You may have wondered why your regulator has requested information on your operation when it is not a requirement. Regulators traditionally obtain information from occurrence reports, audits, permissions, applications, variations and exemptions. It may sound like a lot of information but does it provide enough to paint a picture of the operations and the hazards faced? Many times it does not. Some regulators can obtain operational data from other means such as industry organisations, other regulators or other government sources, although this does not always provide enough or the right information. Hence the requests, or search for more information from service providers.
So why does the regulator want this information to get that hazard picture? Aviation is increasingly complex, fast moving and growing. To maintain and improve aviation safety both regulators and service providers need to be more proactive and adaptive in identifying and addressing hazards. Using data to predict, identify, coordinate and focus resource on addressing hazards relevant to a particular service provider or groups of service providers better utilises the regulator’s resources and allows services providers to put their efforts into addressing hazards that are relevant to them.
The regulator can focus oversight on areas relevant to current or future hazards, adjust oversight visit timings and who they are to visit. It also provides an indication on areas of training the regulator may need to consider in order to keep its skill set relevant and on areas of regulation that require attention or further work.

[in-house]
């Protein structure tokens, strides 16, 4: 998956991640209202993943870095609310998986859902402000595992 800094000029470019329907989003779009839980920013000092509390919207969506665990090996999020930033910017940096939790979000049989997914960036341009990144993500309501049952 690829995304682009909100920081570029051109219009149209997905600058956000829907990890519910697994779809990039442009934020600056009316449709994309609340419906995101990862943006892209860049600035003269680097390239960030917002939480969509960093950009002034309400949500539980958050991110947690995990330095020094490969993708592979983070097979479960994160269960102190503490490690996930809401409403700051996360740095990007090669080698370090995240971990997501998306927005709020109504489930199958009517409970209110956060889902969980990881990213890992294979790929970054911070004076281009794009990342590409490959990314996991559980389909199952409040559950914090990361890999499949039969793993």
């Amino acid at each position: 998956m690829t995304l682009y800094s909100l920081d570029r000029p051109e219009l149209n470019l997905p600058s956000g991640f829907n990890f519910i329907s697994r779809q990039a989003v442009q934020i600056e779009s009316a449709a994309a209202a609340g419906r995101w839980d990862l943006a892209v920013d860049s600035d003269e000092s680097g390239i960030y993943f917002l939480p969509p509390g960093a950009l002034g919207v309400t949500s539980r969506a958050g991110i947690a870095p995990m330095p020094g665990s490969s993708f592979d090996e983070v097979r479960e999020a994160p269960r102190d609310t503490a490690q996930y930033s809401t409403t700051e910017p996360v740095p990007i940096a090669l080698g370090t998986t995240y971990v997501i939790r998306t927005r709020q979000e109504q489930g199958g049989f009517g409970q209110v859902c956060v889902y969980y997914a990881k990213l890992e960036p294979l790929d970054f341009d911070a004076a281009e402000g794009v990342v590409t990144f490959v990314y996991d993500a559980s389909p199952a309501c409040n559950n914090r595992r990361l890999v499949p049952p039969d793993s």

So obtaining and carefully using this “other” data is important. Regulators can then ensure training is relevant, regulation is relevant and oversight is focussed on areas that will have a positive impact on safety. With relevant data, the regulator is also able to focus time and effort in discussing with service providers operational hazards that are real and relevant to them. Service providers benefit from this approach in that any work arising out of any oversight activities is more hazard based and more relevant to the service provider’s actual operation.
Data is therefore important in improving safety. In time this should enable a more effective degree of oversight to achieve the objective of maintaining and improving aviation safety.
If you have any feedback on the content of the Bulletin please email us at firstname.lastname@example.org.
To receive notification by email when a new Safety Bulletin is published, please sign-up for email alerts.
The next issue will be in January 2016. If you have something you wish to contribute or useful sources of information please submit to: email@example.com.